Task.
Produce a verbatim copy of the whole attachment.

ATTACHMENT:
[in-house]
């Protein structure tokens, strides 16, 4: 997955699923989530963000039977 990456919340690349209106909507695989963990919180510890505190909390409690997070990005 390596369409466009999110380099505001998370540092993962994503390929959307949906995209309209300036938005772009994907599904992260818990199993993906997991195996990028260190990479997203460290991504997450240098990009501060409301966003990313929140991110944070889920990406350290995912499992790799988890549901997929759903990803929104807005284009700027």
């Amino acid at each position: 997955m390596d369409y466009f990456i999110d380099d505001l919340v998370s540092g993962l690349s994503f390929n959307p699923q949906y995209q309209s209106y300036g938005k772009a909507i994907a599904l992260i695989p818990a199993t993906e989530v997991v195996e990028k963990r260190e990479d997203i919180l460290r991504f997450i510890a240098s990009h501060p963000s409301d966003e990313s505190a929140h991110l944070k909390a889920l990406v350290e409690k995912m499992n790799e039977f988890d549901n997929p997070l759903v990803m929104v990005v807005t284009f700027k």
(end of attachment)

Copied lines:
[in-house]
């Protein structure tokens, strides 16, 4: 997955699923989530963000039977 990456919340690349209106909507695989963990919180510890505190909390409690997070990005 390596369409466009999110380099505001998370540092993962994503390929959307949906995209309209300036938005772009994907599904992260818990199993993906997991195996990028260190990479997203460290991504997450240098990009501060409301966003990313929140991110944070889920990406350290995912499992790799988890549901997929759903990803929104807005284009700027």
């Amino acid at each position: 997955m390596d369409y466009f990456i999110d380099d505001l919340v998370s540092g993962l690349s994503f390929n959307p699923q949906y995209q309209s209106y300036g938005k772009a909507i994907a599904l992260i695989p818990a199993t993906e989530v997991v195996e990028k963990r260190e990479d997203i919180l460290r991504f997450i510890a240098s990009h501060p963000s409301d966003e990313s505190a929140h991110l944070k909390a889920l990406v350290e409690k995912m499992n790799e039977f988890d549901n997929p997070l759903v990803m929104v990005v807005t284009f700027k």